The graveyard, as I stated on Facebook, was part of my trail as I walked to breakfast. I always thought it was so cool to be able to walk through such a historic necropolis in order to reach Life and my Calculus classes. After walking and sweating much all the while trying to take it in, I returned to my car and set off for the town. I wanted to walk, think and think some more . . . . and visit a certain bookstore.
The town holds both quiet dignity and hip urban ways, both blending well like the iced coffee I enjoyed as I walked along Main Street. My eyes went everywhere as I took it all in and I no longer felt like a stranger but rather a prodigal daughter who finally decided to return home. And Andover is one of my homes, no matter how much time I actually spent there. I found a nice place to sit and enjoy the rest of my coffee and feel the cooling breezes that caressed my face from my earlier stomp through the graveyard.
When I finished my coffee, I set my sights on the bookstore. Andover Bookstore is a great little establishment as well as the place to pick up some Andover merchandise. The wooden stairs leading upstairs, the feeling of being comforted by the books as well as the laid back staff, all of it I missed very much and soon set my sights on buying things.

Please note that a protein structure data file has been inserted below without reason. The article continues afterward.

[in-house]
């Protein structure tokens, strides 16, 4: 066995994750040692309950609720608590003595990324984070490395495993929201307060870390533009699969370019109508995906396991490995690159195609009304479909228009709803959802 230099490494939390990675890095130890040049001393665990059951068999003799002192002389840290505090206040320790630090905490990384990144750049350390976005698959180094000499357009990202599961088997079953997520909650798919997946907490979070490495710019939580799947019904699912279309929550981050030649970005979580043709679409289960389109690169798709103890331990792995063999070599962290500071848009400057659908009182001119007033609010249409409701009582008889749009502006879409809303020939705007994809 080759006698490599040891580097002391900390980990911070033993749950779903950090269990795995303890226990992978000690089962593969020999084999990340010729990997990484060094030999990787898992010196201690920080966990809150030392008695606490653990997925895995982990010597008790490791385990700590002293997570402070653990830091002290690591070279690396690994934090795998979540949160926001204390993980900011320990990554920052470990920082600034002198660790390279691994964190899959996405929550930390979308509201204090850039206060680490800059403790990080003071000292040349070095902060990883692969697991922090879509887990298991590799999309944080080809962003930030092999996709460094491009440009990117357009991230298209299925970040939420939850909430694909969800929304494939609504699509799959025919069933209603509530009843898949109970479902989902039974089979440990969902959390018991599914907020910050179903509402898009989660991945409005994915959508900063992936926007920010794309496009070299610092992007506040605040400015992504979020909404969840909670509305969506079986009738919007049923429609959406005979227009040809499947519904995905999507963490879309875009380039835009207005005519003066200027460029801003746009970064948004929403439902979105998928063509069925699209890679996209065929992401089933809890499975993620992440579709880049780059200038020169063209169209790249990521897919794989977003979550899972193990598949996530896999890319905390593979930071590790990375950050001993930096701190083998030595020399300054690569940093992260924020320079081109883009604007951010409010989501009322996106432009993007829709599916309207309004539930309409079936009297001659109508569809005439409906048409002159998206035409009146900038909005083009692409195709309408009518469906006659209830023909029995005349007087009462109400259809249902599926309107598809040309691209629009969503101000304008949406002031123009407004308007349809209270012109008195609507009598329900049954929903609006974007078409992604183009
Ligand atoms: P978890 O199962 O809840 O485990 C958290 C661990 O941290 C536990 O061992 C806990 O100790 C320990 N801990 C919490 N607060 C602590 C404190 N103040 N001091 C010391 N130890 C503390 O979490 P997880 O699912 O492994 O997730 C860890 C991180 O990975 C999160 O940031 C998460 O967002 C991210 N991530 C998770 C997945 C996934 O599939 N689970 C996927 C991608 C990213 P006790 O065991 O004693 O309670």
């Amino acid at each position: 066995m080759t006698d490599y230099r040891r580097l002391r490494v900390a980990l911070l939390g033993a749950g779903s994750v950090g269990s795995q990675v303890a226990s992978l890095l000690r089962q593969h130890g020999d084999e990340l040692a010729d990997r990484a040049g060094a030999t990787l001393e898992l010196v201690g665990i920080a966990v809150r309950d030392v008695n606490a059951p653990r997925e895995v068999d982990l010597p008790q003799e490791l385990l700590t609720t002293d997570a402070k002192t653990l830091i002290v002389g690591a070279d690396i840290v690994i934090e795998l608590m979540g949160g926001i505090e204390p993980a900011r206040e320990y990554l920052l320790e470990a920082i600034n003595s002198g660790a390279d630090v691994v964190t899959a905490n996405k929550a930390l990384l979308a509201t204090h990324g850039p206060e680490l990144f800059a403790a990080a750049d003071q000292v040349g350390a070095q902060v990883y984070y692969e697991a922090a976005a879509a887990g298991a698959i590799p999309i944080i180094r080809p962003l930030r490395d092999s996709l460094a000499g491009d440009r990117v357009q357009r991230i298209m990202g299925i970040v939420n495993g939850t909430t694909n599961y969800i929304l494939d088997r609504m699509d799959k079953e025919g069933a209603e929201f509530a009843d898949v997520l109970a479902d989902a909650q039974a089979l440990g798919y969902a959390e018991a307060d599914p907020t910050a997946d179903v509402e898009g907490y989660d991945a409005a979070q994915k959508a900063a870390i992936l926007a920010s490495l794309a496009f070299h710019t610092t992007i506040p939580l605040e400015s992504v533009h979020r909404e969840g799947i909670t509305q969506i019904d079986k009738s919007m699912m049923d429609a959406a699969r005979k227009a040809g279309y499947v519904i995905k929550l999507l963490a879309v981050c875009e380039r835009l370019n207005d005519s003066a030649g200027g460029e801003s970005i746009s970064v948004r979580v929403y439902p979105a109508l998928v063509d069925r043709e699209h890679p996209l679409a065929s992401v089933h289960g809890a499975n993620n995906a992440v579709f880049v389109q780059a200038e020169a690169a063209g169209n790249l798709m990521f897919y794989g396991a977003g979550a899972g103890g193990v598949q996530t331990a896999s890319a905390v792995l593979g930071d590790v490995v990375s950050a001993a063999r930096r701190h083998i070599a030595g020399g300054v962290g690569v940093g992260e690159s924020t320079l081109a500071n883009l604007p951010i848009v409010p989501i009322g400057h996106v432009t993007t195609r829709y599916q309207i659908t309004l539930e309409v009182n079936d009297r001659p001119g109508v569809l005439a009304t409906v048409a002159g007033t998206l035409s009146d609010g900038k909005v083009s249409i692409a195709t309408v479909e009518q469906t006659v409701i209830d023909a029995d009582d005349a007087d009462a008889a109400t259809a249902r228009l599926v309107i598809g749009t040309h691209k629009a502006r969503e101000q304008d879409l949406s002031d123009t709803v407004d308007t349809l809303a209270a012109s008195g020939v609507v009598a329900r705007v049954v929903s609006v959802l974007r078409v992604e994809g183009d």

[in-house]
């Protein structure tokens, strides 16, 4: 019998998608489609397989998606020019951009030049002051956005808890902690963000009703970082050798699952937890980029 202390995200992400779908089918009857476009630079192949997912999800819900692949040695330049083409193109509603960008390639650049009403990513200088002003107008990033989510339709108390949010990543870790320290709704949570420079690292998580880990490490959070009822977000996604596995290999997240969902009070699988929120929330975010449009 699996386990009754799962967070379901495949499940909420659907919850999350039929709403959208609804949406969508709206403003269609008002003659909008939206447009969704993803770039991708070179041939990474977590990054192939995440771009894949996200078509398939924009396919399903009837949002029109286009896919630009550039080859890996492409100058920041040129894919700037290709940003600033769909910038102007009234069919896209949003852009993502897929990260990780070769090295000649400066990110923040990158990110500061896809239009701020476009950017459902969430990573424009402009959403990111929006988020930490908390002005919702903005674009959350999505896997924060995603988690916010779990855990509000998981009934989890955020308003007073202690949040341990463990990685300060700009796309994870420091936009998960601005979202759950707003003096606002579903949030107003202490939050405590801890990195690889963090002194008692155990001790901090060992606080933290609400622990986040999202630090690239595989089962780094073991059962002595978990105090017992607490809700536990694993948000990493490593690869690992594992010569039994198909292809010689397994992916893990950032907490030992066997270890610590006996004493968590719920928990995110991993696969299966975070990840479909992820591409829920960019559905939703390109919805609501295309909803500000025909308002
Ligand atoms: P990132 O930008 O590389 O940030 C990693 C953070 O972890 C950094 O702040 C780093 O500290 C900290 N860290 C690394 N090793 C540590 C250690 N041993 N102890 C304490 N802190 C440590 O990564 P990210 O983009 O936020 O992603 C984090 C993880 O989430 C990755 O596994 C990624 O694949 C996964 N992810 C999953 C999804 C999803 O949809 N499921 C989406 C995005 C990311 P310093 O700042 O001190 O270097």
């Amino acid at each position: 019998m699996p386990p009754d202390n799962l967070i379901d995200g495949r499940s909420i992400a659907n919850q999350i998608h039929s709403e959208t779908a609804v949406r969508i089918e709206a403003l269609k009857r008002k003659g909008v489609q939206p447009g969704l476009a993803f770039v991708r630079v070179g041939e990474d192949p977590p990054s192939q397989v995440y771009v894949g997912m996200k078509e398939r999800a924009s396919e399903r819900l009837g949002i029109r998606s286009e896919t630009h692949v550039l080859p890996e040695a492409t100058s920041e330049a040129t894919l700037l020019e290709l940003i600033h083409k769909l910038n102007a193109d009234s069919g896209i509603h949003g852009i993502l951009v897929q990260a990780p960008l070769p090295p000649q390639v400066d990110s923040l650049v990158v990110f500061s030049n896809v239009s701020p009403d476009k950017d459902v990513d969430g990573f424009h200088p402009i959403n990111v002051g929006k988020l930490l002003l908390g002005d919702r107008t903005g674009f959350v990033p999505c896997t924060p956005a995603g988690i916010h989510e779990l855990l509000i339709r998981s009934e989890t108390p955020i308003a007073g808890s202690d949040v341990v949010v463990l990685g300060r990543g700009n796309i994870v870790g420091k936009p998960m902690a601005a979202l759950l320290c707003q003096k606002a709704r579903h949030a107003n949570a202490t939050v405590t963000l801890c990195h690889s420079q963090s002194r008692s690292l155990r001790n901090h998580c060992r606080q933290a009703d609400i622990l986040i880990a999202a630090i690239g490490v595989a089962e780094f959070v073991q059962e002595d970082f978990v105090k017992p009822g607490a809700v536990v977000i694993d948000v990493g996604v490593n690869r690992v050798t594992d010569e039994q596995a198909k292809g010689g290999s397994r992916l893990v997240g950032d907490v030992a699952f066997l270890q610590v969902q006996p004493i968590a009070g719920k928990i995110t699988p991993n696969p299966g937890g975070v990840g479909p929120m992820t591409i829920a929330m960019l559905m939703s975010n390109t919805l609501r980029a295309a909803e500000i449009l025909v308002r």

The second part of my Sunday was the part that made me a bit nervous - visiting my family. The last time I had seen my father's family was when I was a teenager. Now that I was 40, I was sure they wouldn't even recognize me. How wrong I was. My father's family is large, to say the very least. Aunts and uncles, cousins galore and I was an aunt to many children whose names I had forgotten after several minutes. My reasoning was that I spent the time laughing, learning and listening in no order and all at the same time. One thing I love about my family is that they are mixed - black, white, Hispanic, Japanese and everything in between. Beautiful people with wide smiles and loving arms - the nervousness melted away.
I also learned quite a bit about the "racism" in the North and how different it is as compared to the South. Although the two areas are part of the same country, they are radically different. I also learned that, in thanks to my Aunt Linda, the family can be traced to the Revolutionary War and parts of Nova Scotia. I was asked if I wanted to have a copy of the history and I emphatically said YES. I had tried once to discover my mother's genealogy years ago and got as far back as three generations with bloodlines in Mississippi and Louisiana. However, to state that your ancestors fought in the Revolutionary War and were later transported to Nova Scotia was quite the feat. As I looked around the living room, watching everyone say their goodbyes and "see you soon"s, I knew once more that I had no reason to worry about the past.
The past is alive and well in Massachusetts, giving me more than hope for the future.